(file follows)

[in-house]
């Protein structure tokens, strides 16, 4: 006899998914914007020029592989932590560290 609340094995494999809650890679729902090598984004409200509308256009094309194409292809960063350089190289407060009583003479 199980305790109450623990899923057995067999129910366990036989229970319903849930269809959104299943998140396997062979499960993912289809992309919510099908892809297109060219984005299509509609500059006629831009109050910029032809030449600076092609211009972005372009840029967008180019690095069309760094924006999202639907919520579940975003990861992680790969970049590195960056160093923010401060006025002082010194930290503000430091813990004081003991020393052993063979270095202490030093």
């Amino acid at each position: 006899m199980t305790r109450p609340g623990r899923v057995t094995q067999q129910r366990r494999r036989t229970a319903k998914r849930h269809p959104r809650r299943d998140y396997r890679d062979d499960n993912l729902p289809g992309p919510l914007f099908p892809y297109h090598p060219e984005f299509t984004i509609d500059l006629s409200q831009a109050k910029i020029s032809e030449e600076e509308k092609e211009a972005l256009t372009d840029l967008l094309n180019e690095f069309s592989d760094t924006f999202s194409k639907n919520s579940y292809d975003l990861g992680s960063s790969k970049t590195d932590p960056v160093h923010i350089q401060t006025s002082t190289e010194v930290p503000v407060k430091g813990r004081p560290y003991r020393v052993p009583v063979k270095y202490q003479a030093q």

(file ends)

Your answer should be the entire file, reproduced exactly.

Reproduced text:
[in-house]
């Protein structure tokens, strides 16, 4: 006899998914914007020029592989932590560290 609340094995494999809650890679729902090598984004409200509308256009094309194409292809960063350089190289407060009583003479 199980305790109450623990899923057995067999129910366990036989229970319903849930269809959104299943998140396997062979499960993912289809992309919510099908892809297109060219984005299509509609500059006629831009109050910029032809030449600076092609211009972005372009840029967008180019690095069309760094924006999202639907919520579940975003990861992680790969970049590195960056160093923010401060006025002082010194930290503000430091813990004081003991020393052993063979270095202490030093």
């Amino acid at each position: 006899m199980t305790r109450p609340g623990r899923v057995t094995q067999q129910r366990r494999r036989t229970a319903k998914r849930h269809p959104r809650r299943d998140y396997r890679d062979d499960n993912l729902p289809g992309p919510l914007f099908p892809y297109h090598p060219e984005f299509t984004i509609d500059l006629s409200q831009a109050k910029i020029s032809e030449e600076e509308k092609e211009a972005l256009t372009d840029l967008l094309n180019e690095f069309s592989d760094t924006f999202s194409k639907n919520s579940y292809d975003l990861g992680s960063s790969k970049t590195d932590p960056v160093h923010i350089q401060t006025s002082t190289e010194v930290p503000v407060k430091g813990r004081p560290y003991r020393v052993p009583v063979k270095y202490q003479a030093q």